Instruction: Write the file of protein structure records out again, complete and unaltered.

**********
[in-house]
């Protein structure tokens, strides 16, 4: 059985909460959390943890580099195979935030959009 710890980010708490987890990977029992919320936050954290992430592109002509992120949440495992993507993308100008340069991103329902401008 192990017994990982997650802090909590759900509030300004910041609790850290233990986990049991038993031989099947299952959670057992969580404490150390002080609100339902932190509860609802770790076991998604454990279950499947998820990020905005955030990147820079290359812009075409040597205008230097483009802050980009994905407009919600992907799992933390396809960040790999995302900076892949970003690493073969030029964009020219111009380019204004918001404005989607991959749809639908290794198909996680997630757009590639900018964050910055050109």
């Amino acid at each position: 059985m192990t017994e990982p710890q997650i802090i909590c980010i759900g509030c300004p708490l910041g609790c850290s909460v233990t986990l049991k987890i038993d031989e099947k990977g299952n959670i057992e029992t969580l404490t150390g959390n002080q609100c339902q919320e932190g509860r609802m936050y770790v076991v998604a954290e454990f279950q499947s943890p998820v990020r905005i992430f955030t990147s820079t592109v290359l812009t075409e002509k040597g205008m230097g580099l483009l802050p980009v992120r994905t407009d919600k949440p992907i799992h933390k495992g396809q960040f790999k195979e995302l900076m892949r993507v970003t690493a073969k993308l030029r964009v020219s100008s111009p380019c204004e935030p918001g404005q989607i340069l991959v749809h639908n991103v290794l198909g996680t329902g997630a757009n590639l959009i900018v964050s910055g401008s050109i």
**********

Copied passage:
[in-house]
């Protein structure tokens, strides 16, 4: 059985909460959390943890580099195979935030959009 710890980010708490987890990977029992919320936050954290992430592109002509992120949440495992993507993308100008340069991103329902401008 192990017994990982997650802090909590759900509030300004910041609790850290233990986990049991038993031989099947299952959670057992969580404490150390002080609100339902932190509860609802770790076991998604454990279950499947998820990020905005955030990147820079290359812009075409040597205008230097483009802050980009994905407009919600992907799992933390396809960040790999995302900076892949970003690493073969030029964009020219111009380019204004918001404005989607991959749809639908290794198909996680997630757009590639900018964050910055050109």
């Amino acid at each position: 059985m192990t017994e990982p710890q997650i802090i909590c980010i759900g509030c300004p708490l910041g609790c850290s909460v233990t986990l049991k987890i038993d031989e099947k990977g299952n959670i057992e029992t969580l404490t150390g959390n002080q609100c339902q919320e932190g509860r609802m936050y770790v076991v998604a954290e454990f279950q499947s943890p998820v990020r905005i992430f955030t990147s820079t592109v290359l812009t075409e002509k040597g205008m230097g580099l483009l802050p980009v992120r994905t407009d919600k949440p992907i799992h933390k495992g396809q960040f790999k195979e995302l900076m892949r993507v970003t690493a073969k993308l030029r964009v020219s100008s111009p380019c204004e935030p918001g404005q989607i340069l991959v749809h639908n991103v290794l198909g996680t329902g997630a757009n590639l959009i900018v964050s910055g401008s050109i």